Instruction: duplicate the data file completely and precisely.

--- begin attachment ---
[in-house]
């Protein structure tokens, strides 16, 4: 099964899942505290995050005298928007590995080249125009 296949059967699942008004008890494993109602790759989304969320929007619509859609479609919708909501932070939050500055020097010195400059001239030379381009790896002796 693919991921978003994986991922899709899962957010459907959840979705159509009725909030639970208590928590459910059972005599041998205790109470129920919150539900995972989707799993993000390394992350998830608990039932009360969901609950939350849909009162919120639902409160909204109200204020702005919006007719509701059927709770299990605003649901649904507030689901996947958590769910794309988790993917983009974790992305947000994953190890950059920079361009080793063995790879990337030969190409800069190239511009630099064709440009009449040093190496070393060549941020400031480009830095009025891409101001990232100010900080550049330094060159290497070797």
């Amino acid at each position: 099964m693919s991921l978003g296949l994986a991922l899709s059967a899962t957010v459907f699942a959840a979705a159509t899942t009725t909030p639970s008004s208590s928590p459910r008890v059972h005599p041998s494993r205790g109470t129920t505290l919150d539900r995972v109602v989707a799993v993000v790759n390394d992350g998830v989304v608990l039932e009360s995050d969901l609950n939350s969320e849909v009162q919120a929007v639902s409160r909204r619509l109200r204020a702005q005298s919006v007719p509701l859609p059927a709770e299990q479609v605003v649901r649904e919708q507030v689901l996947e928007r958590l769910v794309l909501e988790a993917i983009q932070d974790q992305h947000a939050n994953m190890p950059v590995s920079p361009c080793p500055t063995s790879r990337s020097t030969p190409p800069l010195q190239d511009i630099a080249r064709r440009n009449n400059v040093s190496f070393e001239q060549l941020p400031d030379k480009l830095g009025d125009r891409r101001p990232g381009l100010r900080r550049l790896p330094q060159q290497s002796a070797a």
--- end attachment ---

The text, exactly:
[in-house]
């Protein structure tokens, strides 16, 4: 099964899942505290995050005298928007590995080249125009 296949059967699942008004008890494993109602790759989304969320929007619509859609479609919708909501932070939050500055020097010195400059001239030379381009790896002796 693919991921978003994986991922899709899962957010459907959840979705159509009725909030639970208590928590459910059972005599041998205790109470129920919150539900995972989707799993993000390394992350998830608990039932009360969901609950939350849909009162919120639902409160909204109200204020702005919006007719509701059927709770299990605003649901649904507030689901996947958590769910794309988790993917983009974790992305947000994953190890950059920079361009080793063995790879990337030969190409800069190239511009630099064709440009009449040093190496070393060549941020400031480009830095009025891409101001990232100010900080550049330094060159290497070797």
């Amino acid at each position: 099964m693919s991921l978003g296949l994986a991922l899709s059967a899962t957010v459907f699942a959840a979705a159509t899942t009725t909030p639970s008004s208590s928590p459910r008890v059972h005599p041998s494993r205790g109470t129920t505290l919150d539900r995972v109602v989707a799993v993000v790759n390394d992350g998830v989304v608990l039932e009360s995050d969901l609950n939350s969320e849909v009162q919120a929007v639902s409160r909204r619509l109200r204020a702005q005298s919006v007719p509701l859609p059927a709770e299990q479609v605003v649901r649904e919708q507030v689901l996947e928007r958590l769910v794309l909501e988790a993917i983009q932070d974790q992305h947000a939050n994953m190890p950059v590995s920079p361009c080793p500055t063995s790879r990337s020097t030969p190409p800069l010195q190239d511009i630099a080249r064709r440009n009449n400059v040093s190496f070393e001239q060549l941020p400031d030379k480009l830095g009025d125009r891409r101001p990232g381009l100010r900080r550049l790896p330094q060159q290497s002796a070797a």